The aim of this randomized controlled cross-over pilot study was to investigate short term safety and biocompatibility of a citrate containing acetate free dialysis fluid during hemodialysis (HD) and post-dilution hemodiafiltration (HDF). Safety was assessed by patient acid base status and calcium balance (plasma ionized calcium and PTH levels). Fluid biocompatibility was assessed by various markers of inflammation, oxidative stress and coagulation activation. In addition, potential citrate accumulation, hemodynamics and treatment efficiency were investigated.
Patients and study design
Dialysis fluid compositions
2 or 3
2 or 3
Anticoagulation was performed using low molecular weight heparin (N = 23; single bolus dose) or unfractionated heparin (N = 1; initial bolus + second bolus). Anticoagulation prescriptions and concomitant medications were unchanged during the study period. Blood pressure, heart rate, blood flow rate, ultrafiltration rate and extracorporeal arterial and venous pressures were recorded. Treatment efficiency was measured as ionic Kt/V (Diascan® monitoring tool). Clotting degree in dialyzers, venous drip chambers and arterial expansion chambers were rated by qualified nurses according to validated scales. For venous and arterial chambers no clotting was rated as 0 and complete clotting as 4. For dialyzers no clotting was scored as 0 and complete clotting as 3.
Arterial blood samples were taken pre- and post-dialysis at the mid-week dialysis sessions. Safety parameters (ionized calcium, PTH, citrate, hemodynamics and acid base parameters) were measured every second week and markers of coagulation, inflammation and oxidative stress were measured at the beginning and end of each study period. Plasma was separated and kept frozen at −80°C if not analyzed immediately.
The following routine samples were analyzed at the Department of Clinical Chemistry Skåne University Hospital: blood erythrocyte, leukocyte and thrombocyte counts, hemoglobin, hematocrit, sodium, potassium, chloride, total and ionized calcium, parathyroid hormone (PTH), urea, albumin, pH, carbon dioxide pressure (pCO2) and base excess. Inflammatory markers C-reactive protein (CRP), interleukin 6 (IL-6), interleukin 1β and tumor necrosis factor α were analyzed on site by standard methods. Activated partial thromboplastin time (APTT) was assayed optically with equipment routinely applied at the study sites.
Citrate plasma levels were analyzed in heparinized plasma with a validated chromatographic (HPLC) method developed by Gambro Research, Lund. Total advanced glycation end-products were determined spectrophotometrically and carboxymethyl-lysine and pentosidine by commercial ELISA kits (Cell Biolabs, Inc. USA) at Gambro Research, Lund.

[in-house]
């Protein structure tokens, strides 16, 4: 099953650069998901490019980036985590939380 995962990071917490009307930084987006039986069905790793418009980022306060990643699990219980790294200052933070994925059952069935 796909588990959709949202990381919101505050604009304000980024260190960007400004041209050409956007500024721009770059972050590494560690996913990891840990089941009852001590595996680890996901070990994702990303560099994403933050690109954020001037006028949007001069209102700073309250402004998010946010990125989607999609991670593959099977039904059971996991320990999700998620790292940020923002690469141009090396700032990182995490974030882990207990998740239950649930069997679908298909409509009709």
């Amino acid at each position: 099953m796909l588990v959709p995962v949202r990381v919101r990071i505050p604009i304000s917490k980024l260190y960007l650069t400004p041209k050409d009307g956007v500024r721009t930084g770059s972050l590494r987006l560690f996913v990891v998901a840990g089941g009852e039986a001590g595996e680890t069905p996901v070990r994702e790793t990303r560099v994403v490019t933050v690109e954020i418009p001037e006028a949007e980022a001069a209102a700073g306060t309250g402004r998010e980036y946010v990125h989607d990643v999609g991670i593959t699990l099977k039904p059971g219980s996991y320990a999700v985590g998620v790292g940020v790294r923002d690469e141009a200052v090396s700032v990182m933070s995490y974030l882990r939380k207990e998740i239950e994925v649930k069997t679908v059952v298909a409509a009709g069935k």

Several biocompatibility parameters were analyzed at the Department of Laboratory Medicine at Karolinska University Hospital in EDTA-treated plasma. Pentraxin 3 (PTX-3) was analyzed by a commercially available ELISA kit (Perseus Preteomics Inc., Japan). Total aminothiols were analyzed by a validated HPLC method, modified advanced oxidation protein products by a colometric bioassay and 8-oxo-2′-deoxyguanosine by a competitive ELISA kit (Japan Institute for Control of Aging, Shizuoka, Japan).
Analyses were done using standard analysis of covariance for a two-period cross over study. Within patient difference between the two periods, divided by treatment mode (HD/HDF) and study site, were analyzed using the Wilcoxon Signed Rank Sum test. Period and carry-over effects were non-significant so the within patient difference between the two periods were used for analyses. Data in tables and graphs are presented as means ± standard error of mean (SEM) unless otherwise stated. All statistical tests are interpreted at the 5% significance level (2-tailed). Sub-analyzes power calculations were done using nQuery Advisor® 7.0 based on two group t-test (paired) of equal means.
Study population characteristics and statistics
Study population characteristics at inclusion
Parameter, Mean ± StDev
Gender (female : male)
2 : 5
3 : 6
2 : 2
1 : 3
8 : 16
Dry weight (kg)
Time on dialysis (years)
During the citrate dialysis fluid period the intra-dialytic base excess shift was significantly reduced (+3.9 ±0.5 mM at week 6 vs. +5.6 ±0.5 mM at week 0, p = 0.006) and after 6 weeks it was significantly lower compared to control (+3.9 ±0.5 vs. +5.0 ±0.5 mM, p = 0.02), Figure 2B. The effect was associated with a significant increase in pre-dialysis base excess during the citrate study period (2.4 ±0.5 mM at week 6 vs. 1.0 ±0.4 mM at week 0, p = 0.03). Citrate dialysis fluid resulted in a small but significant increase in post-dialysis base excess (6.4 ±0.4 vs. 6.0 ±0.5 mM for control, p = 0.04) but no trend towards an increase over time was detected.
Intra-dialytic shift in carbon dioxide pressure (pCO2) was significantly lower when using citrate dialysis fluid compared to control (+0.16 ±0.09 vs. +0.39 ±0.14 kPa, p = 0.02), Figure 2C. The effect was associated with a significant increase in pre-dialytic pCO2 (5.48 ±0.15 vs. 5.34 ±0.15 kPa for control, p = 0.04) while post-dialysis pCO2 were similar between products (5.64 ±0.14 vs. 5.72 ±0.17 kPa for control, ns), Figure 2C. Acid-base parameters were measured pre- and post-dialysis every second week (week 0, 2, 4 and 6) during each study period. Power analyses of reduced intra-dialytic change in pH and base excess at the end of the citrate period gives a power of approximately 30 and 50% respectively.